Molecular design of interfacial modifications to alter adsorption/desorption equilibria at fluid-adjoining interfaces
Author(s)Musolino, Nicholas J
Massachusetts Institute of Technology. Department of Chemical Engineering.
Bernhardt L. Trout.
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The thermodynamics and mass transfer kinetics of adsorption and desporption at interfaces play vital roles in chemical analysis, separation processes, and many natural phenomena. In this work, computer simulations were used to design interfacial modifications to alter the physical processes of adsorption and desorption, using two different approaches to molecular design. In the first application, the finite-temperature string method was used to elucidate the mechanism of water's evaporation at its liquid/vapor interface, with the goal of designing a soluble additive that could impede evaporation there. These simulations used the SPC/E water model, and identified a minimum free energy path for this process in terms of 10 descriptive order parameters. The measured free energy change was 7.4 kcal/mol at 298 K, in reasonable agreement with the experimental value of 6.3 kcal/mol, and the mean first-passage time was 1375 ns for a single molecule, corresponding to an evaporation coefficient of 0.25. In the observed minimum free energy process, the water molecule diffuses to the surface, and tends to rotate so that its dipole and one 0-H bond are oriented outward as it crosses the Gibbs dividing surface. As the molecule moves further outwards through the interfacial region, a local solvation shell tends to protrudes from the interface. The water molecule loses donor and acceptor hydrogen bonds, and then, with its dipole nearly normal to the interface, stops donating its remaining donor hydrogen bond. After the final, accepted hydrogen bond is broken, the water molecule is free. An analysis of reactive trajectories showed that the relative orientation of nearby water molecules, and the number of accepted hydrogen bonds, were important variables in a kinetic description of the process. In the second application, we developed an in silico screening process to design organic ligands which, when chemically bound to a solid surface, would constitute an effective adsorption for a pharmaceutically relevant mixture of reaction products. This procedure employs automated molecular dynamics simulations to evaluate potential ligands, by measuring the difference in adsorption energy of two solutes which differed by one functional group. Then, a genetic algorithm was used to iteratively improve a population of ligands through selection and reproduction steps. This procedure identified chemical designs of the surface-bound ligands that were outside the set considered using chemical intuition. The ligand designs achieved selectivity by exploiting phenyl-phenyl stacking which was sterically hindered in the case of one solution component. The ligand designs had selectivity energies of 0.8 to 1.6 kcal/mol in single-ligand, solvent-free simulations, if entropic contributions to the relative selectivity are neglected. This molecular evolution technique presents a useful method for the directed exploration of chemical space or for molecular design.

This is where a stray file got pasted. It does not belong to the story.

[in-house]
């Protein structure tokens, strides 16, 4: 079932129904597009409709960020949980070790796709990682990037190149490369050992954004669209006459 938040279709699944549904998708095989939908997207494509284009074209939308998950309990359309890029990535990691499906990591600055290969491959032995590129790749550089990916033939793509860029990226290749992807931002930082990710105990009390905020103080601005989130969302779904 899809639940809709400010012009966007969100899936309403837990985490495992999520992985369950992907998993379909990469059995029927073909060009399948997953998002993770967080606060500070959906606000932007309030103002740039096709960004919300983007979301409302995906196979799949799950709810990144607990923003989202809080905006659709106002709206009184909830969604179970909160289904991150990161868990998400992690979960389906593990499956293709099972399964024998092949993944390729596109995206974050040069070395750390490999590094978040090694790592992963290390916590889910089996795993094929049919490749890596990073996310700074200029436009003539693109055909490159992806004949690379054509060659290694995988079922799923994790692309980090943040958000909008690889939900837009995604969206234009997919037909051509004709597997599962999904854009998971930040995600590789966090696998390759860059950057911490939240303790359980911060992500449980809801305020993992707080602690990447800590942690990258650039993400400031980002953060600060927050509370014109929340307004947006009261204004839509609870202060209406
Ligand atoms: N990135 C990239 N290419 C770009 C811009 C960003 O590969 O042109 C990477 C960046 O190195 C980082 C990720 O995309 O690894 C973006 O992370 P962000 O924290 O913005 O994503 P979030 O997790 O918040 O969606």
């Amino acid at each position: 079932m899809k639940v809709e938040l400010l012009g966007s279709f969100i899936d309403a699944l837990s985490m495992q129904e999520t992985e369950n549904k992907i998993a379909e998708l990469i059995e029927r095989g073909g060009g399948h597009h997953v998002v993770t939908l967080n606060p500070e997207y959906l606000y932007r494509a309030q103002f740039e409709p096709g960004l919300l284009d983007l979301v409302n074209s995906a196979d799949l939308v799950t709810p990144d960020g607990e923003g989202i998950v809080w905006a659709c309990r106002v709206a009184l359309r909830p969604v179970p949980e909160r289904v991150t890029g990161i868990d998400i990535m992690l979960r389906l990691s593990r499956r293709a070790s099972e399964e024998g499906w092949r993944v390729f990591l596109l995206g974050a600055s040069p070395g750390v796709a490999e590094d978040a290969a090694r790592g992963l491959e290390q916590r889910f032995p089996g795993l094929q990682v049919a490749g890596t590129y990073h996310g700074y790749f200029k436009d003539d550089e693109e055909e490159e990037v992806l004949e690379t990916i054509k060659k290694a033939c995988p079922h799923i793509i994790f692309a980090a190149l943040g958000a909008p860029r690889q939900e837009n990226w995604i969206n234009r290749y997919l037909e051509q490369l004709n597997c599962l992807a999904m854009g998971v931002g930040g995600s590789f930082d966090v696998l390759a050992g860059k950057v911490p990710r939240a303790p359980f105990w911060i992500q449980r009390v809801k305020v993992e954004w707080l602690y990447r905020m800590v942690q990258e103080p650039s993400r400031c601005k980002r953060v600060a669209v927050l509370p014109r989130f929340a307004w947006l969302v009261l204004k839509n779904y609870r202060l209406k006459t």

Thesis (Sc. D.)--Massachusetts Institute of Technology, Dept. of Chemical Engineering, February 2013."February 2013." Cataloged from PDF version of thesis.Includes bibliographical references (p. 151-168).
DepartmentMassachusetts Institute of Technology. Department of Chemical Engineering.
Massachusetts Institute of Technology